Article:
The Doctrinal Points of the Church of God (7th day) (Salem Conference, at 17) state:
We should observe the seventh day of the week (Saturday), from even to even, as the Sabbath of the Lord our God. Evening is at sunset when day ends and another day begins. No other day has ever been sanctified as the day of rest. The Sabbath Day begins at sundown on Friday and ends at sundown on Saturday. Genesis 2:1-3; Exodus 20:8-11; Isaiah 58:13-14; 56:1-8; Acts 17:2; Acts 18:4, 11; Luke 4:16; Mark 2:27-28; Matthew 12:10-12; Hebrews 4:1-11; Genesis 1:5, 13-14; Nehemiah 13:19.
Both Jewish and Christian seventh-day interpretation usually state that Jesus' teachings relate to the Pharisaic position on Sabbath observance, and that Jesus kept seventh-day Sabbath throughout his life on earth.
Noticing the rise of blue laws, the Seventh-day Adventist church in particular has traditionally taught that in the end time a coalition of religious and secular authorities will enforce an international Sunday law; church pioneers saw observance of seventh-day Sabbath as a "mark" or "seal" or test of God's people that seals them, even as those who do not observe Sunday rest will be persecuted and killed. Ellen G. White interpreted Dan. 7:25, Rev. 13:15, Rev. 7, Ezek. 20:12-20, and Ex. 31:13 in this way, describing the subject of persecution in prophecy as being about Sabbath commandments.
First-day Sabbatarians worship communally on the first (Hebrew or Roman) day. In most Christian denominations (Roman Catholic, some Eastern Orthodox, and most Protestant), "Sabbath" is a synonym of "Lord's Day" (Sunday), which is kept in commemoration of the resurrection of Christ, and often celebrated with the Eucharist (Catholic Catechism 2177). It is often also the day of rest. Lord's Day is considered both the first day and the "eighth day" of the seven-day week, symbolizing both first creation and new creation (2174). (Alternatively, in some calendars, Sunday is designated the seventh day of the week.) Relatively few Christians regard first-day observance as entailing all of the ordinances of Shabbat. This interpretation usually states that the Holy Spirit through the Apostles instituted the worship celebration of the first day to commemorate Jesus' resurrection, and that the New Covenant transfers Sabbath-keeping (whether defined as rest or communal worship or both) to the first day by implication. In Roman Catholicism, the transfer is described as based on their church's authority and papal infallibility.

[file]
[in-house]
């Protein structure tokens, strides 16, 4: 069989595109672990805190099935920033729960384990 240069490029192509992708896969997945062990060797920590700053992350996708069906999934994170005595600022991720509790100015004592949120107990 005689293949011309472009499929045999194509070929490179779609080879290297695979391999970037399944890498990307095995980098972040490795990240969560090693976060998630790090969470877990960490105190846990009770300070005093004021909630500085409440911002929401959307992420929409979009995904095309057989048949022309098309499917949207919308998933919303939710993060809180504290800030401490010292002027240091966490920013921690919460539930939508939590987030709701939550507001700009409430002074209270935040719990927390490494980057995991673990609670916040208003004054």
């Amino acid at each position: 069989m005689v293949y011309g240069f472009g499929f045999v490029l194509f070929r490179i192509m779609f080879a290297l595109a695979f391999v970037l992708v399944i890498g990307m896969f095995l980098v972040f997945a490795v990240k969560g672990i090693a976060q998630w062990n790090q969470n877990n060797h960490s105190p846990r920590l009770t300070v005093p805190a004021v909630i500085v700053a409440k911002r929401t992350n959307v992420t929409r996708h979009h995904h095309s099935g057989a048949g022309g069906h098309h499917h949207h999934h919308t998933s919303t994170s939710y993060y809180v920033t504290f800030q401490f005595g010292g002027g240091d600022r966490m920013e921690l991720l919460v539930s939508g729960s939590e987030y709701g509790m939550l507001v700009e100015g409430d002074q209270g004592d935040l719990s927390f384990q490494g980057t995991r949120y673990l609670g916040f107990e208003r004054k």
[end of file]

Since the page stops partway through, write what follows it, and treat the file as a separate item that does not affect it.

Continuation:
Roman Catholics (and many Protestants) view the first day as a day for assembly for worship (2178, Heb. 10:25), but consider a day of rigorous rest not obligatory on Christians (Rom. 14:5, Col. 2:16). Catholics count the prohibition of servile work as transferred from seventh-day Sabbath to Sunday (2175-6), but do not hinder participation in "ordinary and innocent occupations". Similarly, second-century father Justin Martyr believed in keeping perpetual Sabbath by repentance, holding that Gentile Christians need not rest as Jews were commanded; but he accepted extant non-Judaizing seventh-day Sabbatarian Christians "in all things as kinsmen and brethren".